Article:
In this era of over-sharing communication and an epidemic of bullying that ranges from anonymous on-line taunts, through trumped-up invasions, to grisly beheadings—all, pathetically, commonplace—how refreshing it is indeed to have a film that, in due course, celebrates one of the different amongst us rather than paints yet another portrait of gloom and doom.
And while director/writer Eric Schaeffer’s production is, ostensibly, about a transgendered soul trying to make a go of it in small-town Kentucky, his message, attitude and refreshingly—if at times stereotypical—honesty ought to become required viewing for those who delight in throwing the first stone.
Central to the plot and the film’s success is the role of Ricky. Michelle Hendley in her début performance carries most of the film on her emotional and physical shoulders with style, skill and courage (including a truly heroic moment of stripped-down vérité) that will be the envy of any actor, no matter what persuasion or stage in their careers.
Sure, most the script’s plot points can be predicted far ahead (with a couple of exceptions—notably the curious road to fashion in the Big Apple) and the characterizations are too black-and-white in this world of perpetual grey. Michael Galante’s David—the rah-rah US Marine who spews bigotry at the slightest provocation (even if, like so many other bullies, he doth protest too much)—being a prime example of too on-the nose personality, but those defects can largely be ignored as Schaeffer works through his agenda.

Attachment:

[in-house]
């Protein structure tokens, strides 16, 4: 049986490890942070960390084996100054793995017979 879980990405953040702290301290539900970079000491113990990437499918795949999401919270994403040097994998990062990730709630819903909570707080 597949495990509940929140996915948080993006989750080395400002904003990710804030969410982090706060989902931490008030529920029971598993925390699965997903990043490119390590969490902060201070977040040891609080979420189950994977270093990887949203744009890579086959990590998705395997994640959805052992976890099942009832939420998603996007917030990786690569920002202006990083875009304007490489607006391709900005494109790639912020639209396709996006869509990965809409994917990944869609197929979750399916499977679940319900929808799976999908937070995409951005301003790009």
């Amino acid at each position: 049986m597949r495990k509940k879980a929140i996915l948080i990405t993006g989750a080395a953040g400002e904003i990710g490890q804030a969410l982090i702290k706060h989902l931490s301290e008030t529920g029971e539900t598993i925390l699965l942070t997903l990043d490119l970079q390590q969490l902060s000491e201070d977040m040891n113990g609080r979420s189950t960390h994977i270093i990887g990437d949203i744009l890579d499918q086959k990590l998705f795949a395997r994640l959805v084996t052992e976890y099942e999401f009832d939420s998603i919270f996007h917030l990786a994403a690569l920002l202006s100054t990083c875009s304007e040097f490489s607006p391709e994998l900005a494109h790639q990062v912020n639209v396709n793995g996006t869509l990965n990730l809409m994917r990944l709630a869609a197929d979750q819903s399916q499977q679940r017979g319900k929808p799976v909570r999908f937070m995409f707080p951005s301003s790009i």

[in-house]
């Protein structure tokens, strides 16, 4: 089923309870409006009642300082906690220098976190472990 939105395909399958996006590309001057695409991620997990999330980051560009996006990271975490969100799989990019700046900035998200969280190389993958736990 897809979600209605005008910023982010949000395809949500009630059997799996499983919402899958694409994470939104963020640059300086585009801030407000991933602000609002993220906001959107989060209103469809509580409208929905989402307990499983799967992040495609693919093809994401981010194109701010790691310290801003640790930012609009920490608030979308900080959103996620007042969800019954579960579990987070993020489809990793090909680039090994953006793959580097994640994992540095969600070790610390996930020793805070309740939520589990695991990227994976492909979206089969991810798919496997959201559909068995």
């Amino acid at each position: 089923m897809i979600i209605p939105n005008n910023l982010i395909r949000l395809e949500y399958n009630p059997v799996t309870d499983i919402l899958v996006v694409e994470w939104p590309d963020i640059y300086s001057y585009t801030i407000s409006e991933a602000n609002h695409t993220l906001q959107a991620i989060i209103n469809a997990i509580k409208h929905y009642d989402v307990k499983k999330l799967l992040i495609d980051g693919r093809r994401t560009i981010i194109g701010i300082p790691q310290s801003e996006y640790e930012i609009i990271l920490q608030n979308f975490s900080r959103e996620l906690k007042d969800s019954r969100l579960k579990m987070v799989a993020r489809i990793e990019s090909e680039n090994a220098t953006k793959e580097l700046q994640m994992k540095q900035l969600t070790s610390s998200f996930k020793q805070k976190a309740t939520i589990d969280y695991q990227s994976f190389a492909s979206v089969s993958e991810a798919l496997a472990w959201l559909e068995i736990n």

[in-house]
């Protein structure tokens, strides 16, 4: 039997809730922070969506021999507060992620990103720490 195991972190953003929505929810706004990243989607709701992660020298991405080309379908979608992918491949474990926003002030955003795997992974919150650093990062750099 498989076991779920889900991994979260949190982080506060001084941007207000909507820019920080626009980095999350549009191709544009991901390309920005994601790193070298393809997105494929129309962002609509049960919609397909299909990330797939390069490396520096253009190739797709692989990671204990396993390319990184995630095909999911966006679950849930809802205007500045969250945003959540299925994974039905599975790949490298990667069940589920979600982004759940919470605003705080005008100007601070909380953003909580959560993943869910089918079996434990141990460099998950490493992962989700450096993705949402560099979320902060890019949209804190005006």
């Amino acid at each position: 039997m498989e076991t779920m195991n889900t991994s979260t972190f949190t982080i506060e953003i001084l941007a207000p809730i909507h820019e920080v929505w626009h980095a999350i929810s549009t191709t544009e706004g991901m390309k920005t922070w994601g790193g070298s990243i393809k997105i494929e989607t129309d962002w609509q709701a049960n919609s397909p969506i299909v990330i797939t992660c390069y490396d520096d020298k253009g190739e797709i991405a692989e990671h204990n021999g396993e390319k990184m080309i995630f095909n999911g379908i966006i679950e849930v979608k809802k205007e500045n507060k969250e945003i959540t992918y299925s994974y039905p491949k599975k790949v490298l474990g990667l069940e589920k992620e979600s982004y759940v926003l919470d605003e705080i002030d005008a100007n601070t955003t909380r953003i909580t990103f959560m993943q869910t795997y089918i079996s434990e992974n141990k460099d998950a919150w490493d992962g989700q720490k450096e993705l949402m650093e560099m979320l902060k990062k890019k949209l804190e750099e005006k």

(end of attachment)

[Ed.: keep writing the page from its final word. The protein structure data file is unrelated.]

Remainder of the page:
Playing David’s fiancée then suddenly-smitten-with-Ricky, Francesca, Alexandra Turshen is wonderfully naïve as she samples forbidden fruit that is not entirely unspoiled. Ricky’s much younger brother Sam (charmingly rendered by Joseph Ricci) delivers his narrative-rich scenes with skill beyond his years (the recurring set piece—a “private” video made by Ricky, using hand-written cards instead of audio to describe troubling past events, including her mother’s “disappearance”—has a wonderful payoff which, thankfully, shows the positive force social media can be).
Also acquitting himself with distinction is Michael Welch as Ricky’s best friend, Robby. The constant companions have few secrets from each other (and still less by the closing credits…). Perhaps their best moment together is the very detailed, frank discussion as to just what constitutes gay sex.
Here’s to another installment form Schaeffer and Hendley. What could possibly go wrong in the Big Apple? JWR